Efficacy of percutaneous ethanol sclerotherapy for venous malformation in lower extremities: a retrospective review of 21 cases

Furukawa, Hiroshi; Sasaki, Satoru; Oyama, Akihiko; Funayama, Emi; Hayashi, Toshihiko; Saito, Noriko; Nagao, Munetomo; Mol, William; Yamamoto, Yuhei
February 2013
European Journal of Plastic Surgery;Feb2013, Vol. 36 Issue 2, p105
Academic Journal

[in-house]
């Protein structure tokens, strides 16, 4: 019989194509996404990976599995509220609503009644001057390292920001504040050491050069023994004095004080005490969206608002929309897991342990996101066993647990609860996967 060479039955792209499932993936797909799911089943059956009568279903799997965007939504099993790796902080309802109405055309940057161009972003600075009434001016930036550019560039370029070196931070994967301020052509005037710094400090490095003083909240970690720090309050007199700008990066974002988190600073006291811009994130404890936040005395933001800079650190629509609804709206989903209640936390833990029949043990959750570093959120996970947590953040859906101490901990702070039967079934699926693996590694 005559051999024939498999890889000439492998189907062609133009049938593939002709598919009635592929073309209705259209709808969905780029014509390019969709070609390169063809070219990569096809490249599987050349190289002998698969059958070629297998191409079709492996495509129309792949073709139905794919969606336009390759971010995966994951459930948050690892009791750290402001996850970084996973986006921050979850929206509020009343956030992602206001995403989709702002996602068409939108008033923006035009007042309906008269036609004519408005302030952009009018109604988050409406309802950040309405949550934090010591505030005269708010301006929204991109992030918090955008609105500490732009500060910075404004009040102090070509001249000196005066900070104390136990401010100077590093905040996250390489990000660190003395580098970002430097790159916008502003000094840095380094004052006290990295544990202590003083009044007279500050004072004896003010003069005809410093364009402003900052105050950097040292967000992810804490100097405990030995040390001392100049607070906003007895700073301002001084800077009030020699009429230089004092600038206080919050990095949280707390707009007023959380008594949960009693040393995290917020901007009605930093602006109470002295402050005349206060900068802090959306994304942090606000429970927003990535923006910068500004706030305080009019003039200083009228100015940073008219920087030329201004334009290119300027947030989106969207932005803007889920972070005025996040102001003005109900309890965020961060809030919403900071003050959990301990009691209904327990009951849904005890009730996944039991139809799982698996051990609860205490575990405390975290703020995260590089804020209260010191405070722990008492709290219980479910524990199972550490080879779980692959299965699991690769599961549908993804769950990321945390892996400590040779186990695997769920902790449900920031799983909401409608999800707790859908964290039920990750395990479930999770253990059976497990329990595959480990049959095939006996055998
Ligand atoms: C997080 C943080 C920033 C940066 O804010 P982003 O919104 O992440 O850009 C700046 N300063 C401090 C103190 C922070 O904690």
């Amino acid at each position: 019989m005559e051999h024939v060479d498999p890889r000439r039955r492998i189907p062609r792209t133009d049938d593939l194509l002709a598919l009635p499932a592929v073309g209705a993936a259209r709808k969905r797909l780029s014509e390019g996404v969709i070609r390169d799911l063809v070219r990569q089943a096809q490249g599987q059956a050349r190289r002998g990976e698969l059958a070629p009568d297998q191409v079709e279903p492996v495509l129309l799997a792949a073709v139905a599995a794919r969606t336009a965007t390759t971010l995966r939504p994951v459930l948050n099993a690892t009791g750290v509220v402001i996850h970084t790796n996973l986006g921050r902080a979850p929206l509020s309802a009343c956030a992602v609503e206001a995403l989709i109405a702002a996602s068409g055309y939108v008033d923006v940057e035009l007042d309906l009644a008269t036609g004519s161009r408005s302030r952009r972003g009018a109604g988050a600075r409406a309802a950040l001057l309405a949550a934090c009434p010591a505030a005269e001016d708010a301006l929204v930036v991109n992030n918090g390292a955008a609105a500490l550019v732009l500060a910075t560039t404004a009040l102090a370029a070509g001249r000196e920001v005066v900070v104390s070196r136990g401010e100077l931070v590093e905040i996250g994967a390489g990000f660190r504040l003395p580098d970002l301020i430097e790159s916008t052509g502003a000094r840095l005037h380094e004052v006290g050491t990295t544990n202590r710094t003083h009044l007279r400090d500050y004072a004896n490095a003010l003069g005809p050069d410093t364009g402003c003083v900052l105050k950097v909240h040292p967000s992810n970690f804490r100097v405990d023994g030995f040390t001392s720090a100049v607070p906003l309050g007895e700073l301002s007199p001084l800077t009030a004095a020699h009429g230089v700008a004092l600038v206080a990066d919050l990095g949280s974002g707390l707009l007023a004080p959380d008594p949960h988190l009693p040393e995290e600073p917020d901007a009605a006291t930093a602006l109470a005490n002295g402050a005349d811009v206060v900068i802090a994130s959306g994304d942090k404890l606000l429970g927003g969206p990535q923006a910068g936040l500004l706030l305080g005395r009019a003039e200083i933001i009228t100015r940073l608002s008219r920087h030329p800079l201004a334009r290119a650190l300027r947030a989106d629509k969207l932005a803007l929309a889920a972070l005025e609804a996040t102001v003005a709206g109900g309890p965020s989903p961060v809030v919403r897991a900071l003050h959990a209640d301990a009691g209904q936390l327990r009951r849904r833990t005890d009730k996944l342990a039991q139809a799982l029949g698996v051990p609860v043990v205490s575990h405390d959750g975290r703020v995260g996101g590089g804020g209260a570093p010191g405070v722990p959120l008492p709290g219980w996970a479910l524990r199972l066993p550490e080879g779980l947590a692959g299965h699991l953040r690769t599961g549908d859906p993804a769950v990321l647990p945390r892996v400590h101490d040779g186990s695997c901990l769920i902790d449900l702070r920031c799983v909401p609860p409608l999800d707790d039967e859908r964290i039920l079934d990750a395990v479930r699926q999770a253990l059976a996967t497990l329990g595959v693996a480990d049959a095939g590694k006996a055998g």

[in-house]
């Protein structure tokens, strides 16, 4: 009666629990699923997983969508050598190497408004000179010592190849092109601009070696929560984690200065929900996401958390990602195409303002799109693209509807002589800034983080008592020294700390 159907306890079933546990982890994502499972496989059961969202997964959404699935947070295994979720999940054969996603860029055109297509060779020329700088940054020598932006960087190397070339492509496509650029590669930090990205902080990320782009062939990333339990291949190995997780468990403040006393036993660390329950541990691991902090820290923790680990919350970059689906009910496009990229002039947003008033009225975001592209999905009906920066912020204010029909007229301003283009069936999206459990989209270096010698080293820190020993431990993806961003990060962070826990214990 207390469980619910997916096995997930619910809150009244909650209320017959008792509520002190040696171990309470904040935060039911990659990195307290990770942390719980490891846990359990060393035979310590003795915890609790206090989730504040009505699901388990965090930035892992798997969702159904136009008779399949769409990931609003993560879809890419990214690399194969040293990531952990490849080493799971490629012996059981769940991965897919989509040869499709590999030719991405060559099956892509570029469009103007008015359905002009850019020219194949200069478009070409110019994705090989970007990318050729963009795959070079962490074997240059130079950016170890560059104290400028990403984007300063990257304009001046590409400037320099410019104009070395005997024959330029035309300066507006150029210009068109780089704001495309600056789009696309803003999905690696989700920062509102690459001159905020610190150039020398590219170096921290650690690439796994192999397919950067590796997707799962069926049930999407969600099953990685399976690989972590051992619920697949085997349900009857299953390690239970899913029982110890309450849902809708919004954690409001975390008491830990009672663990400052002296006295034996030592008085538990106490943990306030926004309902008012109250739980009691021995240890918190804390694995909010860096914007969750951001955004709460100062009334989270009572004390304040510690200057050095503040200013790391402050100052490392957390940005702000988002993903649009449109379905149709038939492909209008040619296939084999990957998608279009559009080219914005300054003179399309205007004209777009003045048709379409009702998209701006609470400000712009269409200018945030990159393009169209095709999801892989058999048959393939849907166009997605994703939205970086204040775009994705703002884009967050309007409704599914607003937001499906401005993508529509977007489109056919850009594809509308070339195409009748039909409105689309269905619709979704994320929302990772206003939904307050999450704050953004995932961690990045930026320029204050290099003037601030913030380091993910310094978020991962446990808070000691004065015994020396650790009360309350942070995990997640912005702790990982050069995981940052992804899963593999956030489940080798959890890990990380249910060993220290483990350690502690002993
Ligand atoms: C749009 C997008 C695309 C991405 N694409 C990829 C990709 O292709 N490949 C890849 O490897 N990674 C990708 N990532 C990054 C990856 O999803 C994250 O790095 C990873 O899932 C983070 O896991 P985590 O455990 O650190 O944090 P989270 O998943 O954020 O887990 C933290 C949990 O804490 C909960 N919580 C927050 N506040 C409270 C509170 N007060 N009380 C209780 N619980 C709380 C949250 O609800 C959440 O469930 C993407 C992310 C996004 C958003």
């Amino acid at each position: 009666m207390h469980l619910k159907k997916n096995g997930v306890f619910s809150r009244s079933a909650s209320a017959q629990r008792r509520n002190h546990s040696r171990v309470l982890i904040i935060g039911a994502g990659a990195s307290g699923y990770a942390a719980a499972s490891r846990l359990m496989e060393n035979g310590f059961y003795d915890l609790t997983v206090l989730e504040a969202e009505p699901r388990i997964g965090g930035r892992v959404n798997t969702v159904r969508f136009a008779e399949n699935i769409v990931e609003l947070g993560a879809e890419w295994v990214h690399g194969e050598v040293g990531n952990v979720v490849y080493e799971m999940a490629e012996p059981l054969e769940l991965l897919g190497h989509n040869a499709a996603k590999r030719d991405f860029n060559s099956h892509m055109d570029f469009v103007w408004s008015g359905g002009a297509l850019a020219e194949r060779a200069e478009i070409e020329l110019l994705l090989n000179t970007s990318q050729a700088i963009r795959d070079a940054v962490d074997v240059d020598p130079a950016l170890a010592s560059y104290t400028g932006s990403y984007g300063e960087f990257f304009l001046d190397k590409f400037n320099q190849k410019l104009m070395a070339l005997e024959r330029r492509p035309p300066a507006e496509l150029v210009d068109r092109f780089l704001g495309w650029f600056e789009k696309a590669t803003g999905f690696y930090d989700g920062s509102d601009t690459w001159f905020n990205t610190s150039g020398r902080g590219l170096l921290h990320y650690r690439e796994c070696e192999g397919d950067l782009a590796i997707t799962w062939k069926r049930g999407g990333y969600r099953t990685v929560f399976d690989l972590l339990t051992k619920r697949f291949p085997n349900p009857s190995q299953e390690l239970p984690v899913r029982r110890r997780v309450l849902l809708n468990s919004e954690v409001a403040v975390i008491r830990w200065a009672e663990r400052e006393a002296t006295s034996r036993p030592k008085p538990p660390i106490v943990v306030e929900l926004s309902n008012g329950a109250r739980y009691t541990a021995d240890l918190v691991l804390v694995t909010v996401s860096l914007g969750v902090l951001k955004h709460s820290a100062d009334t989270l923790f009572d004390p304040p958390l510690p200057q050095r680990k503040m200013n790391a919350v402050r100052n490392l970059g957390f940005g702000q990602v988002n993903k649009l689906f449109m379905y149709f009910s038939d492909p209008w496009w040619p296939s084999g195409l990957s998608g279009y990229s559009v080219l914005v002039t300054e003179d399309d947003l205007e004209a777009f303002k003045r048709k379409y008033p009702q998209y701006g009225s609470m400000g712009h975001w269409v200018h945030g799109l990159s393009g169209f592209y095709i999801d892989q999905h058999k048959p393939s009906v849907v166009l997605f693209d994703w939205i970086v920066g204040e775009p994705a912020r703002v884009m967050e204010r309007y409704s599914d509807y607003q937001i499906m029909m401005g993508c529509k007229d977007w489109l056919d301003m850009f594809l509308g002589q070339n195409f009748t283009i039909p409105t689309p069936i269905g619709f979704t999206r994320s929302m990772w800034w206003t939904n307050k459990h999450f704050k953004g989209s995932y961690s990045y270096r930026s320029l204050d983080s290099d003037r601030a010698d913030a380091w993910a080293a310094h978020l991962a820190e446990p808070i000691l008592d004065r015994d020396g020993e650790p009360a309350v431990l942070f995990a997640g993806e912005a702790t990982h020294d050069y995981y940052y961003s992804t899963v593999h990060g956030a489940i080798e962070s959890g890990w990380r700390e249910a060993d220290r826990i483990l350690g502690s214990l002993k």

Background: Venous malformations (VM) of lower extremities have characteristic symptoms, especially swelling, pain at rest or with dependence, or in the morning, or with exertion. Sclerotherapy has been applied and has been showed to alleviate the associated signs and symptoms. The aim of this study is to evaluate the outcomes of ethanol sclerotherapy for VM of lower extremities. Methods: The 21 patients of intramuscular VM of the lower extremities, who received percutaneous sclerotherapy using absolute ethanol in our institute, were reviewed retrospectively. The average age at the time of the initial diagnosis was 18.6 years, and average follow-up period after last sclerotherapy is 19.4 ± 13.5 months. The postinterventional changes of the associated signs and symptoms were evaluated by utilizing original VM scoring system. Results: The average number of sclerotherapy sessions was 2.6 times per case. The average total amount of ethanol used in each patient was 41.3 ml. Sclerotherapy reduced the associated signs and symptoms in many of the patients ( n = 19/21). Preinterventional VM score as the overall baseline status was 10, and the average VM score after sclerotherapy was 4.1. There was no inverse correlation between the amount of ethanol used and the VM score. In seven cases treated more than three times, reverse correlation between the 'VM score' and the number of sclerotherapy sessions was demonstrated ( p < 0.05, ρ = 0.8214). Conclusions: The characteristic symptoms and signs of the VM were improved by sclerotherapy. More than three sessions of ethanol sclerotherapy improved the overall status of extensive intramuscular VM in lower extremities. Level of Evidence: Level IV, therapeutic study.


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